Posted at 4:17 p.m., April 27, 2015

Watch the slideshow below for photos of the show.

Spring play a success, no 'Doubt' about it

It seems rare not only to have seen a play like this at a college campus but also to have been a part of it communally with the actors and audience. It is timelessly relevant and belongs in the clandestine world of 1964.

That’s how it was for Laramie County Community College’s April 25 stage adaptation of “Doubt: A Parable” by John Patrick Flannery, directed by LCCC theatre and communications instructor Jason Pasqua.

The play, set in the fall of 1964, tells of a situation that develops with a three-way standoff among Sister Aloysius (Patricia “Mac” Marino), Father Brendon Flynn (William Barkley) and Sister James (Adrianna True, Elizabeth Daly). After Father Flynn summoned a boy to the rectory alone and returned supposedly smelling of alcohol, Sister Aloysius suspected Flynn of improper behavior with the boy.

Making it their own

Yes, it was Flannery’s exact and merciless writing that gave the play its relevance, but it was Pasqua, a director with a strong vision, and the actors translating their roles memorably who created a performance that unfolded with precision and tension.

Told not just through a series of set pieces that are small yet wonderfully constructed and believably real for 1964, it was Pasqua and the actors’ use of the offstage area that really made the play a communal experience. Often throughout the play, when actors would look offstage and into the audience at what their characters perceived, I noticed a majority of that time the audience themselves took part in looking for the same things only to find themselves staring in the darkness of the seating area or right at their neighbor. It was, though, in those moments when I could see the audience be a part of the characters world just as they were for the play. It was this blocking, directing and acting through which the audience was really able to take hold of what they were experiencing.

And what they were experiencing was a conflict that had us thinking right from the beginning and not letting up. With the help of Flannery’s sharp inquiries of certainty in those with God on their side, Pasqua also didn’t let us forget that “Doubt” was not a riveting commentary on sexual abuse but more so a general conflict for the then 1964 and today: a conflict between status and change, old and new, faithfulness and ambivalence all enveloped in the relationships between not only Aloysius and Flynn but also many others.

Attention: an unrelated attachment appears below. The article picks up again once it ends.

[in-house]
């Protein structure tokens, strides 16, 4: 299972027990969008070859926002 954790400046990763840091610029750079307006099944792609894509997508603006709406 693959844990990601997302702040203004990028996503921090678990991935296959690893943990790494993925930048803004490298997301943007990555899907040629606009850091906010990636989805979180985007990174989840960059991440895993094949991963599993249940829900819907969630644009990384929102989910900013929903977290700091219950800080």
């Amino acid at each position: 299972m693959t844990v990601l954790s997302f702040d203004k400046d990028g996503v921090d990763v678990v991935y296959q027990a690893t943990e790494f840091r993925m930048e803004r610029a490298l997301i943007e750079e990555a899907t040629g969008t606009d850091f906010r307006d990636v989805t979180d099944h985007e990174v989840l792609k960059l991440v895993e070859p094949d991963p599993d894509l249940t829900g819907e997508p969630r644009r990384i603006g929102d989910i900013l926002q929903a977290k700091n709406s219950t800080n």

Recognizing talent

Lest we forget the metaphor about spiritual crisis, admiration certainly went to the characters and the actors who played them. Of the many relationships found in the play, one stood out significantly and could possibly even have been overlooked. Of the many confrontations in the play, a discussion between Sister Aloysius and Mrs. Muller (Ty Camble), the students’ mother, gave the audience its most impactful moment. With Marino’s intimidating and spirit-breaking Aloysius and Camble’s brief but powerfully subtle Mrs. Muller, the two showed who the real equals were in the production, cutting deep into their roles. Marino throughout the play brought to the character, unlike Meryl Streep, who portrayed the same character in the 2008 film adaptation by the playwright, an emotional weight that made us feel her burden as an unbending servant of God in a code of right and wrong. While Marino taunted, Camble stayed true to her character, playing vulnerability and conviction well in the hear-no-evil but compassionate mother.

Others who stole the scenes were Barkley’s Father Flynn and True’s Sister James. Even with characters so different, Flynn, a progressive and possibly flawed priest, and James, an impressionable and naive nun, the two actors found relatability, strove for kindness, found it and hit their marks.

In its story summation, “Doubt” left us doubting, but the acting and directing had us doing more. “My cast and I want people to engage in discussion after it’s finished,” Pasqua said. The allurement of Flannery’s “Doubt” was its power to give us ideas to think about, but the performance of “Doubt” had the magic to push those thoughts even further out the door as we went with them.

Play to provoke personal perspectives